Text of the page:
These "others" are out there -- just visit any nursing home or homeless shelter. If we really want a true relationship with God, we will look for them. If we really want to become more intimate and connected with our Creator, we will find them -- for when we reach out and touch their faces, we touch the face of God.

Thursday, January 13, 2005

More on Love

A little more about love. The more "gut-wrenching" the emotion, the more likely it is our instincts at work -- not love.

This does not make our feelings or what they lead us to do for others any less wonderful. I thank God we have such strong instincts to help our family and others. Such instincts are beautiful and good -- and in truth, our species would soon die out without them. However, "love" is the greatest when the sacrifices come from cool-headed decisions rather than "gut-wrenching" emotion.

I know just how backward, counter-intuitive and just plain ugly this sounds -- but to be effective at "loving your neighbor", this logic has to be understood. If we wait until the condition of our neighbor "gut-wrenches" our hearts, we will seldom do anything for him or her. And then, what reward can we expect from God? He told us in the Bible that even the infidels do this.

Sharing bread with a neighbor for no other reason than that he's hungry is love, regardless of any emotion we have. We call that "caring", but that is only because the world does not expect us to do it unless we DO care. God expects us to do it whether we care or not. He even expects us to do it for our enemies. If we do not understand God's definition of love, the world's definition will allow us to justify our selfish tendency to only help others when it requires little or no sacrifice on our part.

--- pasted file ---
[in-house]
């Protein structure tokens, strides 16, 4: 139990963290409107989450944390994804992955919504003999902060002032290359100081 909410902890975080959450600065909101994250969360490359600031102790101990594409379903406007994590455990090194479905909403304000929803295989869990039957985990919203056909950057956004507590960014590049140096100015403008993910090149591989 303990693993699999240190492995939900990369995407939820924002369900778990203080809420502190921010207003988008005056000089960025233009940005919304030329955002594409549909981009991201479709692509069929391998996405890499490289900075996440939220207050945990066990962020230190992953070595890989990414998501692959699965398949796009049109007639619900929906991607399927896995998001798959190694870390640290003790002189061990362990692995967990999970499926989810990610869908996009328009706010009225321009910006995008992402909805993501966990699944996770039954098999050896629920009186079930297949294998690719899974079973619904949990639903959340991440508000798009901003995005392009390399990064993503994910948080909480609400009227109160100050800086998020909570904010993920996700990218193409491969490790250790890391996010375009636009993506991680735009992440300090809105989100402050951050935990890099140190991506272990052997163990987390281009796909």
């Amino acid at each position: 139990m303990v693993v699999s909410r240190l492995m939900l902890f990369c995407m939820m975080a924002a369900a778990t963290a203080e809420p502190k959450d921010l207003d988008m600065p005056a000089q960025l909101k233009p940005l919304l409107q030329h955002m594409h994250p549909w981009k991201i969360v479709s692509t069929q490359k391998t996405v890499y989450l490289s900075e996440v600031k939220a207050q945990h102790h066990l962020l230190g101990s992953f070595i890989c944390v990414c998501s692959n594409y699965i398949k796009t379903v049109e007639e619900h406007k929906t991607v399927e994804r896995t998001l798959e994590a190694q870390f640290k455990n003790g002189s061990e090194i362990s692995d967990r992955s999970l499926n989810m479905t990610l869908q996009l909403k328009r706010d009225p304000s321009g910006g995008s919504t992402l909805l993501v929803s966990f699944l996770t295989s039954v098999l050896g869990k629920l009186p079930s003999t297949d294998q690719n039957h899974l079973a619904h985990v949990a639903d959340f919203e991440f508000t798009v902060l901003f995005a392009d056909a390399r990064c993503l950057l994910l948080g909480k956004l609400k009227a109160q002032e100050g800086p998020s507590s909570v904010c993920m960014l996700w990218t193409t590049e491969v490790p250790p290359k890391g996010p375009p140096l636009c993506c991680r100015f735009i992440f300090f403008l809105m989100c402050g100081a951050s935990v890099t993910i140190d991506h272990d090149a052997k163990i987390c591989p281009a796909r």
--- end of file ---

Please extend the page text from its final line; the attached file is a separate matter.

God hates sin more than anything else, yet the Bible says that, "while we were yet sinners, Christ died for us." His love is our example. We are but clay and he is the potter -- yet he is willing to die for us. Would we be willing to sacrifice our lives for a clay pot? God was! That is why the Bible doesn't just say that "God loves" -- it says that "God IS love."

Purely unselfish love (sacrificial charity) is most likely an oxymoron for any living creature, including mankind. There will always be a motive -- which, by strict definition, renders the act unaltruistic. However, the less that our instincts drive our good deeds, the more that they will have to be credited to choice -- thereby being the greater sacrifice of our time, money, whatever.

It may seem like I make a big deal out of "love" being understood correctly. I DO! I am persuaded that there is no more important concept a person can get from the Bible. When Jesus was asked what was the greatest commandment, his answer was to "love" your God and to "love" your neighbor -- "LOVE". He taught that such agape (giving) love fulfilled all the law and prophesies that ever existed.

From the Sermon on the Mount to the parable of the Good Samaritan, during his entire ministry on earth, Christ taught us that sacrificial, agape love was a duty. Then, he gave us the ultimate definition by taking our penalties upon Himself and dying in our place while asking for the Father to forgive those who tortured and spit upon Him.

It was God dying for clay pots. It was love beyond our understanding, because we cannot imagine why one would or should die for clay pots. There is nothing to gain in doing that and everything to lose. It goes against our instincts. That kind of describes the word "sacrifice", doesn't it? But -- love requires sacrifice. Without sacrifice, love is, like Tina Turner sang, "just a second-hand emotion".